Sponges, Skyscrapers, and Bridges

Sponges, Skyscrapers and Bridges
Venus’ Flower Basket Sponge

As we have said many times, examining design in the natural world can lead to solutions for human problems. We have mentioned that Velcro came about by studying burdock plant seeds. Spider webs have taught us how to make stronger fibers. Now there is a connection between sponges, skyscrapers, and bridges.

Researchers at Harvard University and the National Science Foundation have published the results of the study of a sponge called Venus’ Flower Basket (Euplectella aspergillum). It’s a deep water glass sponge that has a lot to teach engineers about building bridges and skyscrapers.

This sponge employs two sets of parallel diagonal skeletal struts that intersect and are fused to an underlying square grid creating a checkerboard-like pattern. Research shows that this design has a significantly higher strength-to-weight ratio than the traditional lattice designs used to construct buildings and bridges for centuries.

Matheus Fernandes, who is the first author of the research paper, says, “We found that the sponge’s diagonal reinforcement strategy achieves the highest buckling resistance for a given amount of material, which means we can build stronger and more resilient structures by rearranging existing material in the structure.”

These sponges have used this structure from the beginning of life on Earth. Peter Anderson, a program director in the National Science Foundation’s Division of Materials Research, says, “The structures of marine sponges inspire not only skyscrapers and bridges, but have the potential to accelerate the discovery and development of lightweight, porous materials with superior mechanical properties.”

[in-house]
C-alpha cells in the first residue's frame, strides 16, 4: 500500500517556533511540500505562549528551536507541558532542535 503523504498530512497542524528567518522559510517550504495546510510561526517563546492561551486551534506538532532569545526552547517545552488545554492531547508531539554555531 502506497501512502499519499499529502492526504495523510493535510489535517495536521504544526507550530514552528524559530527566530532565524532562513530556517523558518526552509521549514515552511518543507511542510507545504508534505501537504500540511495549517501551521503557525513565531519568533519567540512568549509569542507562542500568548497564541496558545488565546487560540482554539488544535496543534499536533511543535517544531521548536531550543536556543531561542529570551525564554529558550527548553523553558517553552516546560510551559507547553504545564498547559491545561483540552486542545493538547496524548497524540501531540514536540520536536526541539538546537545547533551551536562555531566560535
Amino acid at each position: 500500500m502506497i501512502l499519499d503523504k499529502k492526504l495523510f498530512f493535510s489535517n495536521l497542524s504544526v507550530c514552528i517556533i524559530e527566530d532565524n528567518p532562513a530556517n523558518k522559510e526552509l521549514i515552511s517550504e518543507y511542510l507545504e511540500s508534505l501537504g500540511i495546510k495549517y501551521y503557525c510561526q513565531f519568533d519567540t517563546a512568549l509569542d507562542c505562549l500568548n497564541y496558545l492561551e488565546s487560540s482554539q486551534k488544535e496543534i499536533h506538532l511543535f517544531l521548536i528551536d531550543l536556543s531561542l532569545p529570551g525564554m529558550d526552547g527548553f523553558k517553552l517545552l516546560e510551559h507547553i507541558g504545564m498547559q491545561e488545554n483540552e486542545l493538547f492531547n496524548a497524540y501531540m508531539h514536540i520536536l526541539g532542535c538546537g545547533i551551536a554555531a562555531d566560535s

Romans 1:20 speaks of being able to see God’s wisdom and design “from the creation of the world.” From burdocks and Velcro to sponges, skyscrapers, and bridges, wherever we look in nature, we see that a wonder-working hand has gone before.

— John N. Clayton © 2020

Reference: nsf.gov

Problems Facing Humanity Today

Problems Facing Humanity Today and Gold Nanoparticles
Gold Nanoparticles Illustration

It is no secret that there are many problems facing humanity today. Doomsday scenarios are all over the web, and they show up in serious scientific writings as well.

The October 2020 issue of Science News carried a feature titled “Scientists to Watch.” As you read through the descriptions of what outstanding scientific minds are doing, you see a great deal of hope for solutions to some of our physical problems. I find it interesting that the researchers are using natural materials and processes that are already operational on a small level in the world around us.

Spider webs are one example. Medical folklore promoted spider webs as a dressing for wounds. New research has shown that spider silk is coated with chemicals that promote blood clotting and prevent infection. Scientists are studying spider silk as a drug delivery system that can produce scaffolding for tissue repair.